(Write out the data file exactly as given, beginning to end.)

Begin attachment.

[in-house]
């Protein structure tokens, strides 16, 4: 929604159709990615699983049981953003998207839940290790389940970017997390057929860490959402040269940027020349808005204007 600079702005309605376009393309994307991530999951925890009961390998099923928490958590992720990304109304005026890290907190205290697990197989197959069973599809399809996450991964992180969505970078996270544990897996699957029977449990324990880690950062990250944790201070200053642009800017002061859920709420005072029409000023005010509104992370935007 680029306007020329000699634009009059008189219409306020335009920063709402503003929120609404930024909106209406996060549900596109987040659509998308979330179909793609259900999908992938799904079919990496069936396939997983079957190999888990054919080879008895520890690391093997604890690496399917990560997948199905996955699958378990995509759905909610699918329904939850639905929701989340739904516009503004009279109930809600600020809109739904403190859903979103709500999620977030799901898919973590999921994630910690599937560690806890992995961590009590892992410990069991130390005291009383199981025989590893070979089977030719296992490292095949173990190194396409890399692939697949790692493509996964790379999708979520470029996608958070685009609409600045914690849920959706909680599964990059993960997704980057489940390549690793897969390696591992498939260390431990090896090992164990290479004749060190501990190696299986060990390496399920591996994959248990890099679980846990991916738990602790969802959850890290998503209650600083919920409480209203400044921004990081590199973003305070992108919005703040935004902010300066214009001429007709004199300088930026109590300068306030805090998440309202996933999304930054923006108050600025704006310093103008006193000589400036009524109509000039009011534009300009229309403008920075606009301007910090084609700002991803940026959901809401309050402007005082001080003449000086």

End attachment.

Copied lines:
[in-house]
């Protein structure tokens, strides 16, 4: 929604159709990615699983049981953003998207839940290790389940970017997390057929860490959402040269940027020349808005204007 600079702005309605376009393309994307991530999951925890009961390998099923928490958590992720990304109304005026890290907190205290697990197989197959069973599809399809996450991964992180969505970078996270544990897996699957029977449990324990880690950062990250944790201070200053642009800017002061859920709420005072029409000023005010509104992370935007 680029306007020329000699634009009059008189219409306020335009920063709402503003929120609404930024909106209406996060549900596109987040659509998308979330179909793609259900999908992938799904079919990496069936396939997983079957190999888990054919080879008895520890690391093997604890690496399917990560997948199905996955699958378990995509759905909610699918329904939850639905929701989340739904516009503004009279109930809600600020809109739904403190859903979103709500999620977030799901898919973590999921994630910690599937560690806890992995961590009590892992410990069991130390005291009383199981025989590893070979089977030719296992490292095949173990190194396409890399692939697949790692493509996964790379999708979520470029996608958070685009609409600045914690849920959706909680599964990059993960997704980057489940390549690793897969390696591992498939260390431990090896090992164990290479004749060190501990190696299986060990390496399920591996994959248990890099679980846990991916738990602790969802959850890290998503209650600083919920409480209203400044921004990081590199973003305070992108919005703040935004902010300066214009001429007709004199300088930026109590300068306030805090998440309202996933999304930054923006108050600025704006310093103008006193000589400036009524109509000039009011534009300009229309403008920075606009301007910090084609700002991803940026959901809401309050402007005082001080003449000086």